Mezzo qua, mezzo là, mezzo su, mezzo giù

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(l-r) Samantha Pickett, Bruno Roy, Lauren Eberwein, Pascale Spinney, Marjorie Maltais, Eliza Johnson, COC MD Johannes Debus, Emily D’Angelo, COC GM Alexander Neef, Ontario Lieutenant-Governor Hon. Elizabeth Dowdeswell. Photo by Michael Cooper.

Centre Stage, the ensemble studio competition, took place this Tuesday at the FSC in two parts: the private audition before the judging panel, and the public part with the full COC orchestra. I could only make the latter part this year–so my thoughts are about the public performances only.

There were four mezzo finalists, exceptionally, this time, alongside two sopranos and two baritones. The excitement was dampened by the fact that two of the mezzos sang Gounod in the public part of the competition. They are all fine voices with a lot of promise. Pascale Spinney’s “Faites-lui mes aveux” was too short and too cute (not to mention too Gounod) to allow me to form any proper judgment. I see she sang Dido’s Lament in the private audition, which would have been a more exciting choice for the big stage. Mezzo Marjorie Maltais also kept the fireworks for the private audition: “Non piu mesta”, the final aria of Cenerentola. On stage, she sang “Que fais-tu, blanche tourterelle” from Gounod’s R&J. It’s a sweet aria that has some dramatic variety and allows the singer to show off her French. What was most appealing about Maltais’ performance is that she was visibly free and playful with it. She was also showing nascent signs of that all-important thing in a singer, a style. I’d really like to see what Maltais and Spinney do with proper roles on stage—perhaps next year we can see the contestants in mini-scenes of duos or trios?

The two mezzos who took the first and the second prize sang in Italian: Emily D’Angelo (“Contro un cor” from Il Barbiere) and Lauren Eberwein (“Parto” from La Clemenza). D’Angelo showcased a flawless coloratura, appealing timbre, and loads of charm. Rosina and Cherubino (she sang “Voi che sapete” in the private audition) however are the safest bet for any light mezzo—each aria already comes with a personality that just needs to be honoured and recreated, rather than invented out of one’s own resources. She is undeniably a remarkable singer already: the choice of arias, however, could have been more daring.

Whereas Lauren Eberwein’s choice definitely was: the second place winner sang Sesto’s “Parto, parto” and in audition Komponist’s “Sein wir wieder gut” from Ariadne. She imbued Sesto’s every line with meaning and compassion, there was no hamming, no illogical arm movement (an all-too frequent occurrence in singing competitions). Dramatically, it doesn’t get better and more stage-ready than this. Musically, more colours could have been added: the voice settled early on into the darker, a bit closed, a bit throaty hue. Perhaps more freedom in inflection was the only thing left to work on.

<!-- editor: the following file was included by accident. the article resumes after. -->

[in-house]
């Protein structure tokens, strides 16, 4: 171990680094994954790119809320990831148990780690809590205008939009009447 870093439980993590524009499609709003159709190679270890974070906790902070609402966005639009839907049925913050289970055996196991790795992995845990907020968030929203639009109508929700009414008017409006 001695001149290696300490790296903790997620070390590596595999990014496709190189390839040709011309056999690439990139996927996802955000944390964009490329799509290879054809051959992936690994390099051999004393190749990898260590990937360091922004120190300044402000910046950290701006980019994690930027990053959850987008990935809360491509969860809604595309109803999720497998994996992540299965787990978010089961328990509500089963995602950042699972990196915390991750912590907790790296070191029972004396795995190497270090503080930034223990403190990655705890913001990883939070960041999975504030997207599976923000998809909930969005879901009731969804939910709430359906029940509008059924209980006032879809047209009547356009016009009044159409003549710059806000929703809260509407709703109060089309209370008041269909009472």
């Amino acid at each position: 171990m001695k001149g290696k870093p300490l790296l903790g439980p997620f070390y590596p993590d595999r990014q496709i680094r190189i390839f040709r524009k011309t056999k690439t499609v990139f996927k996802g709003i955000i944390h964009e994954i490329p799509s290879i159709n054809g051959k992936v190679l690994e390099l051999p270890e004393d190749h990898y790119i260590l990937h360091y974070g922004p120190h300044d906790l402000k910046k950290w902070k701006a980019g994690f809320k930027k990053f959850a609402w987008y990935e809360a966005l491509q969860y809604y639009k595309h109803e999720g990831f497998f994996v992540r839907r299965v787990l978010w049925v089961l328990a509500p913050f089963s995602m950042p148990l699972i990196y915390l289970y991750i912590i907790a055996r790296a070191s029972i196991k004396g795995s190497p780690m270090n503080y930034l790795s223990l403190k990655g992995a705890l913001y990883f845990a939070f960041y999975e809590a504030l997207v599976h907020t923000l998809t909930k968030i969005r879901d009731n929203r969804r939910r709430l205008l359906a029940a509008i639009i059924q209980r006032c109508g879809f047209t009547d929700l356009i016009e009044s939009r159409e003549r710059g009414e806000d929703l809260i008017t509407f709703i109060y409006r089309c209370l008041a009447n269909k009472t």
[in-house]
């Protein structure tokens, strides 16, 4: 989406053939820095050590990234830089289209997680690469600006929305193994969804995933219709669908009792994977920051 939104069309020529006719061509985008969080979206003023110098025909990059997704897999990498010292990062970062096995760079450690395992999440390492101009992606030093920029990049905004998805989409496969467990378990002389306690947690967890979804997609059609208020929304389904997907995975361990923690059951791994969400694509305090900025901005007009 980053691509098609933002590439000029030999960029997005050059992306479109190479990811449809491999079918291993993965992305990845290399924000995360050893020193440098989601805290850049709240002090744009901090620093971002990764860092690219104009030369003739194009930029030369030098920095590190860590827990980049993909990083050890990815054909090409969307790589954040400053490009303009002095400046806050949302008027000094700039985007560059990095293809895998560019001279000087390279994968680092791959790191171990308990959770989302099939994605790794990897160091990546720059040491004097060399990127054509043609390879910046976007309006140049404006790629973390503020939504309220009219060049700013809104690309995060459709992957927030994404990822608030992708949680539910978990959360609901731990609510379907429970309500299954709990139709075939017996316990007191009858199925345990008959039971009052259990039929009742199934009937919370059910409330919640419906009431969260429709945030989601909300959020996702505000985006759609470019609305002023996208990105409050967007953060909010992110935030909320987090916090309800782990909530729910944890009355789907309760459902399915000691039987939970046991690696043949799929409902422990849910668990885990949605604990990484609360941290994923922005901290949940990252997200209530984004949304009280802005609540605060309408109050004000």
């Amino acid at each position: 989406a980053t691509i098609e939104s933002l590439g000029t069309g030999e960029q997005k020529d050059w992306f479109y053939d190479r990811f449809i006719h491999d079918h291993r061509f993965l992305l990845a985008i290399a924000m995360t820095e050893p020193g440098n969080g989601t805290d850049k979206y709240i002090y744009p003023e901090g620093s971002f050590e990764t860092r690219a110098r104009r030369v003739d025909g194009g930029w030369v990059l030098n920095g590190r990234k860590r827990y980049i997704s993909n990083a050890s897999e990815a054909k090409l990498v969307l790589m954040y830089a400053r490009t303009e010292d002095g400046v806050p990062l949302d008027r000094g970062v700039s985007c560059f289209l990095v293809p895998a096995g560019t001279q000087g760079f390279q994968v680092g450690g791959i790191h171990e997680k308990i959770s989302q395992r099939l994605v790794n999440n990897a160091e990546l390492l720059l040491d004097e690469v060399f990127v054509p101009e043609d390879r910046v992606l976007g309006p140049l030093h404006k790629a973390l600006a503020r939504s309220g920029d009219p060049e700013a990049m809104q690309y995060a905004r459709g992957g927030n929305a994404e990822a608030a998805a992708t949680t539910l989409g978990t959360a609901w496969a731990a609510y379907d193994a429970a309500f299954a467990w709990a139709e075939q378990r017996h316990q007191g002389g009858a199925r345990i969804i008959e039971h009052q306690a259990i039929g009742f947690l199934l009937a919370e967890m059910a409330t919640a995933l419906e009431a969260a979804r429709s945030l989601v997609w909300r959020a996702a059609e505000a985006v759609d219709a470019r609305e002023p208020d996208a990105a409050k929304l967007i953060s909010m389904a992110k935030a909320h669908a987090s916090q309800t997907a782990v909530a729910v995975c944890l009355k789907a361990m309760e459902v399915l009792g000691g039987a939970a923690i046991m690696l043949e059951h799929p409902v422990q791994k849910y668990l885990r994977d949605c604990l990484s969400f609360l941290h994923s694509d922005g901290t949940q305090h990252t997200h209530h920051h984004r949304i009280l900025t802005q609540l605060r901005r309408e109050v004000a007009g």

If there was an award for visual presentation, Eberwein would have won it in a blink: she was gorgeous and smartly composed, the look reminiscent of Tilda Swinton, even showing some edge—as much edge as the COC Ensemble Studio competition allows. (Which is not a lot, alas.) Which brings me to the following question: are the female competitors dressed and styled by a specific person in charge of that sort of thing? D’Angelo and Eberwein wore similar outfits, while Spinney, Maltais and soprano Eliza Johnson had fabric and cuts in common, the body-shaping, tight lace gowns that from afar look like they’ve been crocheted. Men have it easier, of course—they all sing in the black-tie uniform and nobody is distracted by what they wear. I wish women too had a neutral clothing option that would set them on relatively equal footing visually in competitions.

But that’s an old topic and by-the-bye and let’s put it aside for now.

What I wanted to end with is my personal favourite of the night. Amid the embarrassment of the mezzo riches, I found myself moved the most by a soprano. I know! Inexcusable and inexplicable to this mezzo maniac. Eliza Johnson’s “Caro nome” had that special mix of technical mastery and emotional oomph that only best performances have—control and vulnerability, studiousness and rawness. The Ensemble is not in search of a soprano this year, so she was not a favourite to win; her visual presentation was not as slick and her dress wasn’t as flattering (she should ignore whoever dressed her and get her Adele on, a singer she already resembles). But by Jove, there’s a real artist in there. I can’t wait to hear her again.

What about the dudes, you ask — were there any dudes in that competition? No idea, where they?

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(l-r) Alexander Neef, Lauren Eberwein, Emily D’Angelo, Eliza Johnson, Bruno Roy, the Hon. Elizabeth Dowdeswell Lieutenant Governor of Ontario, Samantha Pickett, Marjorie Maltais, Zachary Read, Pascale Spinney, Johannes Debus. Photo by Michael Cooper.
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Lauren Eberwein (second prize), Emily D’Angelo (first prize), Bruno Roy (third prize), COC Ensemble Competition. Photo by Michael Cooper.
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